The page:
I’m Sorry (& I Mean it)
It’s impossible to meet someone who will never make a mistake or discover choices that impact another on the deepest of levels. It’s important not to feel pressured to be perfect or to make rash decisions. Instead, examining early promises-gone-awry with a willingness to see with heart and mind can help make space for what happens next. It’s important to know there’s no rush.
Time shows if a well-meaning loved one is operating in a way that is healthy for a conscious relationship or not. There is personal, emotional meaning for everyone when love is on the line. Embracing passion can feel rewarding, but rushing the heart during tender moments rarely helps. Post-apology bliss is fertile ground to rebuild and rework new relationship hiccups.
Crisis Turned Camaraderie
It’s okay to say, ‘When you told me that, I believed you.’ For many, pursuing accountability means we are somehow agreeing to leave happiness behind. It can be bittersweet. A provocative, yet gentle, approach can take time to get comfortable with—much less an abrasive blame-fest with casualties. It’s important for lovers to be able to share when trust is shaken and equally as important to be in a receptive space, better understanding what choices lead to flowery promises and frustration. Mutuality and kindness outweigh monetary struggles and is a gift worth its weight in gold; however, that takes time, intention and patience.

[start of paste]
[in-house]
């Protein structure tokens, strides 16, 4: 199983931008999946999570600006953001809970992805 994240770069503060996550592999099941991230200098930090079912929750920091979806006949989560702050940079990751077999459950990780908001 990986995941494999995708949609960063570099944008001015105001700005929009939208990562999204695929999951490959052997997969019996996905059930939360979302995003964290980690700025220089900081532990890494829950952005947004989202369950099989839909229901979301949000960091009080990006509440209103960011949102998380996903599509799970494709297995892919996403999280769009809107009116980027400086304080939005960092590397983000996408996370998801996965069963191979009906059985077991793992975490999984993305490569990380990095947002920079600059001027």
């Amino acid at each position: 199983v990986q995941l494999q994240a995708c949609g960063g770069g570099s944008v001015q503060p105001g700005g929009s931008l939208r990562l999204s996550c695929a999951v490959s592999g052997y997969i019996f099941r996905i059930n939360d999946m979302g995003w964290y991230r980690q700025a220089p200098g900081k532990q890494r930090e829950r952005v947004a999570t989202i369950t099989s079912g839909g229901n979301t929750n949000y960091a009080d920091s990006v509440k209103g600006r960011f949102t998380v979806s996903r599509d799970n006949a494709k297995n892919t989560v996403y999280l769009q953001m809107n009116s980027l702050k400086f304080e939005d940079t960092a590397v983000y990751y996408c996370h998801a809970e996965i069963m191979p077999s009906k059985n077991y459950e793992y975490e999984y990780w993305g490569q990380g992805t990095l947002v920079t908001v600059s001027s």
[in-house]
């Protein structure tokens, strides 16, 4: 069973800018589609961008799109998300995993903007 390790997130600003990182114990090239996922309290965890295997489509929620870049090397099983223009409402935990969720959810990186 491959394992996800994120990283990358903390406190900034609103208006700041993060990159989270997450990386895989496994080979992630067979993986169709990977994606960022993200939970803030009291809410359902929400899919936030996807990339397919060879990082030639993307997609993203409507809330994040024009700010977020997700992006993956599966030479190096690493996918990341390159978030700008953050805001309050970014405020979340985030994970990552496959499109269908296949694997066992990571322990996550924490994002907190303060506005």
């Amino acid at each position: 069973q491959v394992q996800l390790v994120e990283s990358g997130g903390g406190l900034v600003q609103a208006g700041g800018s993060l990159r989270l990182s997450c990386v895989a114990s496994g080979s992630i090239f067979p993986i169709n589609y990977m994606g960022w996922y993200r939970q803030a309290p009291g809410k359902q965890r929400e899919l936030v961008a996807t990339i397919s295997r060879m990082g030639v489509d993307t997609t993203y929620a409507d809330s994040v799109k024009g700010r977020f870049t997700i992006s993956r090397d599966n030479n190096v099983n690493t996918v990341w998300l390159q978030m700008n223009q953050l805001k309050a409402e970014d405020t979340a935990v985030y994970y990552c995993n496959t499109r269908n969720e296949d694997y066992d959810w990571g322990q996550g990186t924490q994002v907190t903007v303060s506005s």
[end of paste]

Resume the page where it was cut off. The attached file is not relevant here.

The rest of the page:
Without the safe harbor of irregular perceptions, many would not have the courage to find out more about love, life and relationships. Love’s meaning is as simple or complex as we make it.
It is possible to follow the heart while having a discerning ear during the discovery period of a blossoming relationship. Although love can offer blind forgiveness and optimism that keeps the soul afloat, it is enhanced by a couple’s commitment to nurturing a partnership endowed with trust.
What happens when you realize your special someone may see life through rose-tinted glasses? A conversation, a decision to not go it alone and (hopefully) healing. Maybe even reconciliation and a new chapter that is sweeter and deeper than the one before. As long as well-meaning philosophy isn’t mistaken for grounded truths, nothing is a deal-breaker if we don’t want it to be.
[image via Helga Weber on flickr]